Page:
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Cardinal Buoys: An Opportunity for the Study of Air-Sea CO 2 Fluxes in Coastal Ecosystems

Abstract : From 2015 to 2019 we installed high-frequency (HF) sea surface temperature (SST), salinity, fluorescence, dissolved oxygen (DO) and partial pressure of CO 2 (pCO 2) sensors on a cardinal buoy of opportunity (ASTAN) at a coastal site in the southern Western English Channel (sWEC) highly influenced by tidal cycles. The sensors were calibrated against bimonthly discrete measurements performed at two long-term time series stations near the buoy, thus providing a robust multi-annual HF dataset. The tidal transport of a previously unidentified coastal water mass and an offshore water mass strongly impacted the daily and seasonal variability of pCO 2 and pH. The maximum tidal variability associated to spring tides (>7 m) during phytoplankton blooms represented up to 40% of the pCO 2 annual signal at ASTAN. At the same time, the daily variability of 0.12 pH units associated to this tidal transport was 6 times larger than the annual acidification trend observed in the area. A frequency/time analysis of the HF signal revealed the presence of a day/night cycle in the tidal signal. The diel biological cycle accounted for 9% of the annual pCO 2 amplitude during spring phytoplankton blooms. The duration and intensity of the biologically productive periods, characterized by large inter-annual variability, were the main drivers of pCO 2 dynamics. HF monitoring enabled us to accurately constrain, for the first-time, annual estimates of air-sea CO 2 exchanges in the nearshore tidally-influenced waters of the sWEC, which were a weak source to the atmosphere at 0.51 mol CO 2 m −2 yr −1. This estimate, combined with previous studies, provided a full latitudinal representation of the WEC (from 48 • 75 N to 50 • 25 N) over multiple years for air-sea CO 2 fluxes in contrasted coastal ecosystems. The latitudinal comparison showed a clear gradient from a weak source of CO 2 in the tidal mixing region toward sinks of CO 2 in the stratified region with a seasonal thermal front separating these hydrographical provinces. In view of the fact that several continental shelf regions have been reported to have switched from sources to sinks of CO 2 in the last century, weak CO 2 sources in such tidal mixing areas could potentially become sinks of atmospheric CO 2 in coming decades.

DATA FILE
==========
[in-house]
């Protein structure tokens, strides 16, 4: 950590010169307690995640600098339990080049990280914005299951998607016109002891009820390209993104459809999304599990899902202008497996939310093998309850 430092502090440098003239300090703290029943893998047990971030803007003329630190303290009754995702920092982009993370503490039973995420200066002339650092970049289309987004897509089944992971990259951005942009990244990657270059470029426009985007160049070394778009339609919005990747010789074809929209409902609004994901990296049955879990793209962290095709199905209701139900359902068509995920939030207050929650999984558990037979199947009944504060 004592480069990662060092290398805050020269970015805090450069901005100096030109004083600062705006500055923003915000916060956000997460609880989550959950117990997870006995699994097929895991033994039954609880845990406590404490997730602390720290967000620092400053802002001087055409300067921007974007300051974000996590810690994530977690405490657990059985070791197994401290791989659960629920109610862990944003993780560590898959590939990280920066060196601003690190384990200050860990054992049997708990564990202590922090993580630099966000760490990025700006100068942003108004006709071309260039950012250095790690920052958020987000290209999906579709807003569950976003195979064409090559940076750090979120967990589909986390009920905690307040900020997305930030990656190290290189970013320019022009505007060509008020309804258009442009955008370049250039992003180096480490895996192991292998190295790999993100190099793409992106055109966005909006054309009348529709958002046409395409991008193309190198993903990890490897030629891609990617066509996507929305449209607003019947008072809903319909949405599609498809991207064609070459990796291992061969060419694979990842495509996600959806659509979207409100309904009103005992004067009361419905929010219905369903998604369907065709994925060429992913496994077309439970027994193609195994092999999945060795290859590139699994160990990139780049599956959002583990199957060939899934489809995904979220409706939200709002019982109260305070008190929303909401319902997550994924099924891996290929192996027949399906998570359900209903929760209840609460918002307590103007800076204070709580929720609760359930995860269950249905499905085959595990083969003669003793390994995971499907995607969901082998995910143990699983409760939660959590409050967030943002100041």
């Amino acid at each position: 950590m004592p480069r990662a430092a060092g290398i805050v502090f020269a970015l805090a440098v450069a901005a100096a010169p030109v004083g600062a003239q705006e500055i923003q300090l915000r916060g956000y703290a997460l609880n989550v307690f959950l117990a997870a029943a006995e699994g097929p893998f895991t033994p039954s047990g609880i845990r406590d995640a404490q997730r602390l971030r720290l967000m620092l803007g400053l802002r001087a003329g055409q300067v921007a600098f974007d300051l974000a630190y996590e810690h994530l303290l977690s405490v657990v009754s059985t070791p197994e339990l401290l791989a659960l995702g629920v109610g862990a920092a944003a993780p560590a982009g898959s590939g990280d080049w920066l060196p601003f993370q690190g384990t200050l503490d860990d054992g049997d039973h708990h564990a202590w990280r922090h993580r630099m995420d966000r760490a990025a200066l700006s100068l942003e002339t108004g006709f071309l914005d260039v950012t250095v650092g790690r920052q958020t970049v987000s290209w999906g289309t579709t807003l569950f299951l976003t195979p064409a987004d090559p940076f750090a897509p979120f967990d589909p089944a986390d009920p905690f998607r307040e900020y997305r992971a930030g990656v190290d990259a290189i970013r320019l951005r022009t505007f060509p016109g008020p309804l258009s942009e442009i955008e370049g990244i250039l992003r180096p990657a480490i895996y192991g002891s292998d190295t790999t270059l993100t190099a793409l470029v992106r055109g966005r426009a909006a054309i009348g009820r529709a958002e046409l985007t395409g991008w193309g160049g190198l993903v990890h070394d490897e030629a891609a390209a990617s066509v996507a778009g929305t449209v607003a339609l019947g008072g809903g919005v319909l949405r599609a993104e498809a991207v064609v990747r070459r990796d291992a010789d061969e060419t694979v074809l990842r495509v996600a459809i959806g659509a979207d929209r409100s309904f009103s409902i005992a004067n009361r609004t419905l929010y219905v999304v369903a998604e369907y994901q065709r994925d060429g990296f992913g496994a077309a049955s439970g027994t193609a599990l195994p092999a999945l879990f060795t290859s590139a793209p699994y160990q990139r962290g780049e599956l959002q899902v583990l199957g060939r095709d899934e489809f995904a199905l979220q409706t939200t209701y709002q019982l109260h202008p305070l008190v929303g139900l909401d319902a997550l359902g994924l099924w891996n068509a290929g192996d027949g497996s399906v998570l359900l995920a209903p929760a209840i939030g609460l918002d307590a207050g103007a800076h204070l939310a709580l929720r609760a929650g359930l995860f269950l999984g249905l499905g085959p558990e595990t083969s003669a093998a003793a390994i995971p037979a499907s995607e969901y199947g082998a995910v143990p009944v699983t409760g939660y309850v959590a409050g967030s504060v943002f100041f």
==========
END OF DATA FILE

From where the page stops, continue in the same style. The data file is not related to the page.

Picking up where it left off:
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Jean-Philippe Gac, Pierre Marrec, Thierry Cariou, Christophe Guillerm, Éric Macé, et al.. Cardinal Buoys: An Opportunity for the Study of Air-Sea CO 2 Fluxes in Coastal Ecosystems. Frontiers in Marine Science, Frontiers Media, 2020, 7, ⟨10.3389/fmars.2020.00712⟩. ⟨hal-02944673⟩

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